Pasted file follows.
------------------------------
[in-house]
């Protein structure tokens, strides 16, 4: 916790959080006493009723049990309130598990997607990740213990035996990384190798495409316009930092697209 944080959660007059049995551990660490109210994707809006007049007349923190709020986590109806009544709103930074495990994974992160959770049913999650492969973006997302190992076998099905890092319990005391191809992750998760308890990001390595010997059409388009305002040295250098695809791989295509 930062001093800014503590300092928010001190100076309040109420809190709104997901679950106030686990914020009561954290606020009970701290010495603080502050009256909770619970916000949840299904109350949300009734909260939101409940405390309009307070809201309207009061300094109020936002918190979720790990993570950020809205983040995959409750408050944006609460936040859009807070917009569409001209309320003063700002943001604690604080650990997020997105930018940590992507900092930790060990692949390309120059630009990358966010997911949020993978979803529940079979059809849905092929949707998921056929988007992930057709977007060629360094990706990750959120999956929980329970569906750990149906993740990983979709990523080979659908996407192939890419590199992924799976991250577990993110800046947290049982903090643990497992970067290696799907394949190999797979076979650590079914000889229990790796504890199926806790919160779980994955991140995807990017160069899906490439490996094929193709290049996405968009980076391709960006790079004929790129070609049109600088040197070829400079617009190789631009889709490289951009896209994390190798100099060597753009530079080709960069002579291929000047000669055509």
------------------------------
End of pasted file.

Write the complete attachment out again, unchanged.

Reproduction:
[in-house]
């Protein structure tokens, strides 16, 4: 916790959080006493009723049990309130598990997607990740213990035996990384190798495409316009930092697209 944080959660007059049995551990660490109210994707809006007049007349923190709020986590109806009544709103930074495990994974992160959770049913999650492969973006997302190992076998099905890092319990005391191809992750998760308890990001390595010997059409388009305002040295250098695809791989295509 930062001093800014503590300092928010001190100076309040109420809190709104997901679950106030686990914020009561954290606020009970701290010495603080502050009256909770619970916000949840299904109350949300009734909260939101409940405390309009307070809201309207009061300094109020936002918190979720790990993570950020809205983040995959409750408050944006609460936040859009807070917009569409001209309320003063700002943001604690604080650990997020997105930018940590992507900092930790060990692949390309120059630009990358966010997911949020993978979803529940079979059809849905092929949707998921056929988007992930057709977007060629360094990706990750959120999956929980329970569906750990149906993740990983979709990523080979659908996407192939890419590199992924799976991250577990993110800046947290049982903090643990497992970067290696799907394949190999797979076979650590079914000889229990790796504890199926806790919160779980994955991140995807990017160069899906490439490996094929193709290049996405968009980076391709960006790079004929790129070609049109600088040197070829400079617009190789631009889709490289951009896209994390190798100099060597753009530079080709960069002579291929000047000669055509």